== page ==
Season 4 was Louie’s most unified season for a number of reasons. One is the innovative order of the show’s story structure: after three isolated episodes, the series presented a six-part storyline, which was followed by the initial episode of a trilogy. Then came what was essentially a TV movie before there was a move back to the next two episodes of the trilogy. It sounds like chaos, but FX aired two episodes every Monday so it was a refreshingly novel way to experience a program’s sequencing. And because C.K. was dealing with such an ambitious story structure, he worked harder at maintaining narrative continuity than he had previously. After “So Did the Fat Lady,” the third episode, each one carried on from what had gone on before. He deviated from this scheme slightly by opting to air the extra-long “In the Woods” after “Pamela Part 1. ” But I suspect that maneuver was intentional, a way to build suspense for the trilogy.
What made this season a particularly fulfilling experience was its steady stream of dexterously arranged symbols and leitmotifs. The vibrator in the opening episode (“Back”) established the season’s theme of gender roles. Or the joint (“In the Woods”) that challenged Louie to consider what it really means to be a man (he is the father of two girls) after his gross action in the previous episode. You can choose to see Dr. Bigelow’s three-legged dog as a symbol of life’s unfairness, or of perseverance, or as a reflection of Louie, a hopeless romantic who is being chewed up by the way things are. Dogs were mentioned a lot this season; I don’t quite know what’s up with “I’m looking for a dog” guy in “Elevator Part 6.” Maybe it’s another instance of an inability to communicate, a problem Louie has with his ex-wife and Hungarian girlfriend.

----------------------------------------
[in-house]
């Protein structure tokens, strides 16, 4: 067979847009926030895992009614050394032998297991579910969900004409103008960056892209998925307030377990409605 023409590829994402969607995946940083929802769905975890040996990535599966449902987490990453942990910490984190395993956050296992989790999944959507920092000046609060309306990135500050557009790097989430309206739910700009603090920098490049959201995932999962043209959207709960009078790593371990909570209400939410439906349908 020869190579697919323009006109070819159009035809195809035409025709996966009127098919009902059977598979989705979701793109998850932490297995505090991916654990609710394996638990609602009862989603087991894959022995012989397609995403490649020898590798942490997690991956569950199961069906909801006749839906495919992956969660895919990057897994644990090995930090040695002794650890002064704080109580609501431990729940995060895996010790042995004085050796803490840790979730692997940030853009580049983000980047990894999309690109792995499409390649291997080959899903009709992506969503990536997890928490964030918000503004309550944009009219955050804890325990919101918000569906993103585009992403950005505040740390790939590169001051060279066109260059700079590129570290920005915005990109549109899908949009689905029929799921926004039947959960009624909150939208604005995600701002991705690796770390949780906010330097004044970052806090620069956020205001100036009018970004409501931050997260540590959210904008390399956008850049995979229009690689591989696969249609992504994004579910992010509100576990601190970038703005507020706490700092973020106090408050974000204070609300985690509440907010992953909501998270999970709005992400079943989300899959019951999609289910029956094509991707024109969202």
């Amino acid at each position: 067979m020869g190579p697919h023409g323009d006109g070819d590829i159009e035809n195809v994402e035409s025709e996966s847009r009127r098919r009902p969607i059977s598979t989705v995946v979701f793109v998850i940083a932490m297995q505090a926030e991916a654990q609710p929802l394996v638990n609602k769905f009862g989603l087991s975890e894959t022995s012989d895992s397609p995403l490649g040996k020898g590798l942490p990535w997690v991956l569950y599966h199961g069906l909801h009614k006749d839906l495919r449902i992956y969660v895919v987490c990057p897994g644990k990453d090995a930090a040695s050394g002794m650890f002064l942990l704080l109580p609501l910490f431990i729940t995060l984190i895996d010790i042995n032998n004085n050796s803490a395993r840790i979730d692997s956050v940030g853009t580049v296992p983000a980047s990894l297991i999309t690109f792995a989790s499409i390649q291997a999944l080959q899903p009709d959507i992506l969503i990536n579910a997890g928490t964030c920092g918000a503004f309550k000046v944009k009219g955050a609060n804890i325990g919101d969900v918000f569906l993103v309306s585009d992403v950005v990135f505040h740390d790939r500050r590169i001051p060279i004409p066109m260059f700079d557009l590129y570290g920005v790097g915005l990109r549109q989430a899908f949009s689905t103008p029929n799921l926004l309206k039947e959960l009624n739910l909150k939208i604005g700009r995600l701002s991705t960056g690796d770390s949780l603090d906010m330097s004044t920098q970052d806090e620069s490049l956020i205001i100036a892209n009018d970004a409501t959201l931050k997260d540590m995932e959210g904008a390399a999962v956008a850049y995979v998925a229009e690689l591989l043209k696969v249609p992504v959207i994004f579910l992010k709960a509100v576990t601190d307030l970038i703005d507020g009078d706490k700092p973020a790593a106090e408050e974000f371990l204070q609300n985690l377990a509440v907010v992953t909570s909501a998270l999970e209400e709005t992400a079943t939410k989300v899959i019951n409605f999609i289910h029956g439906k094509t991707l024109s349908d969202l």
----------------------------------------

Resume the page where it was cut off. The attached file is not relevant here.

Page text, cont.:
But it is OK to relax and not wonder about what things mean in Louie. Make of the imagery what you will, C.K. seems to be saying. The nonsensical news broadcasts on hurricane Jasmine Forsythe throughout “Elevator” or the radio report on the assassination of Martin Luther King Jr. in “In the Woods” could be seen as nothing more than absurd background noise, or as comments on just how absurd life can be. Regardless of which interpretation you pick, this season C.K. was interested in conflating reality and fantasy. In “In the Woods,” a boy in Louie’s chemistry class asks if you fart in real life when you fart in a dream, which reminded me of the way the season opened: Louie is woken up by a bunch of garbage men who break into his bedroom and then destroy it.
How do I interpret this season of Louie? I see it as a deconstruction of a romantic perspective. Louie is a hopeless humanist trying to reconcile his ideals with the destructive might of the detached modern world. But that’s me. Maybe the breakdown of communication intrigued you more, or maybe the blurring of reality and dreams. Louie has been called the “real show about nothing,” but it’s more like the “show about anything.” And that is what makes it so groundbreaking and captivating — it depicts the subjective nature of everyday life, the uncertainty about what means what even though you are stuck having to make choices. Not since Twin Peaks has a TV program been as profound and as exciting.